Breast, Gyn Cancers During Pregnancy Can Be Treated Safely

Roxanne Nelson

February 13, 2012

February 13, 2012 — Because cancer during pregnancy is a rare occurrence, with an incidence ranging from 0.02% to 0.10%, there is a scarcity of research to guide women and their physicians on treatment. Now, some experts have offered reassurance that it is possible to appropriately treat the mother without terminating the pregnancy.

Pregnancy should be preserved whenever possible with breast and gynecologic cancers, according to 2 separate review articles published in the February 11 issue of the Lancet. The most common malignancies diagnosed during pregnancy are gynecological (primarily uterine or cervical, and less frequently ovarian) and breast cancers; pregnancy does not have a deleterious effect on the prognosis of either.

Although prognosis and treatment success depends on the individual patient, it is possible to provide standard therapy to the mother while safeguarding the fetus.

Decisions about treatment for cancer in a pregnant woman can be difficult because of the conflict between the wellbeing of the mother and that of her unborn child, note Philippe Morice, MD, from the Institut Gustave Roussy, Villejuif, France, and colleagues in a comment accompanying the review papers.

They point out that the physician must define "when and how far to push back usual treatment limits to satisfy the patient's [ethical, legal, and/or personal beliefs]," but also must provide accurate information and consider the oncologic risks.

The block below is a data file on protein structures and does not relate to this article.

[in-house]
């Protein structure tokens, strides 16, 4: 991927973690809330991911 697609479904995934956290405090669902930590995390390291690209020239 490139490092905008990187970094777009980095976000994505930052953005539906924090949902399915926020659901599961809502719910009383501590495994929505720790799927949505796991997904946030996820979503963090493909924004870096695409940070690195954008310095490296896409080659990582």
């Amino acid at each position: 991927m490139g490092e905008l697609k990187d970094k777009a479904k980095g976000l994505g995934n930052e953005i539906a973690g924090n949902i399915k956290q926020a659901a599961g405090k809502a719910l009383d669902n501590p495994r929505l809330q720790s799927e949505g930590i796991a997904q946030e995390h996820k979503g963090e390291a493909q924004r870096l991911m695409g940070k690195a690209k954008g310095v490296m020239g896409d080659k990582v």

"The main goal is to offer pregnant patients the same optimum management (and therefore similar predicted survival) as nonpregnant patients," they write. Therefore, physicians must clearly define the real oncologic risk for each patient. Physicians need to stop thinking about cancer and pregnancy in general; instead, they need to focus on the particular cancer and its known characteristics.

Except for leukemia, true oncologic emergencies in pregnant women are rare, Dr. Morice and colleagues point out. This is fortunate because "time is required to deliberate and to draw up a personalized treatment plan that the patient will view as clear and balanced."

Treating cancer during pregnancy is still associated with unacceptable outcomes, such as the termination of pregnancies and the choice of an inadequate strategy for treatment of a tumor, they write.

"The treatment of every pregnant woman, and by extension every woman of childbearing age, should include a wider reflection on how to preserve the pregnancy or subsequent fertility, or both," Dr. Morice and colleagues explain. "Preservation of fertility in young women with cancer (an entirely new specialty, oncofertility) is every patient's right."

Pregnancy During Breast Cancer

In the review article on breast cancer during pregnancy, Frédéric Amant, MD, from the Multidisciplinary Breast Cancer Center, Leuven Cancer Institute, Katholieke Universiteit Leuven, Belgium, and colleagues note that a multidisciplinary focus and a cautious approach to radiotherapy are needed. A diagnostic strategy designed to reduce the burden of fetal radiation exposure needs to be established in a multidisciplinary setting.

The therapeutic strategy should also be discussed within a multidisciplinary setting, and should adhere as closely as possible to standard protocols for nonpregnant women, say the authors, but fetal safety must also be considered.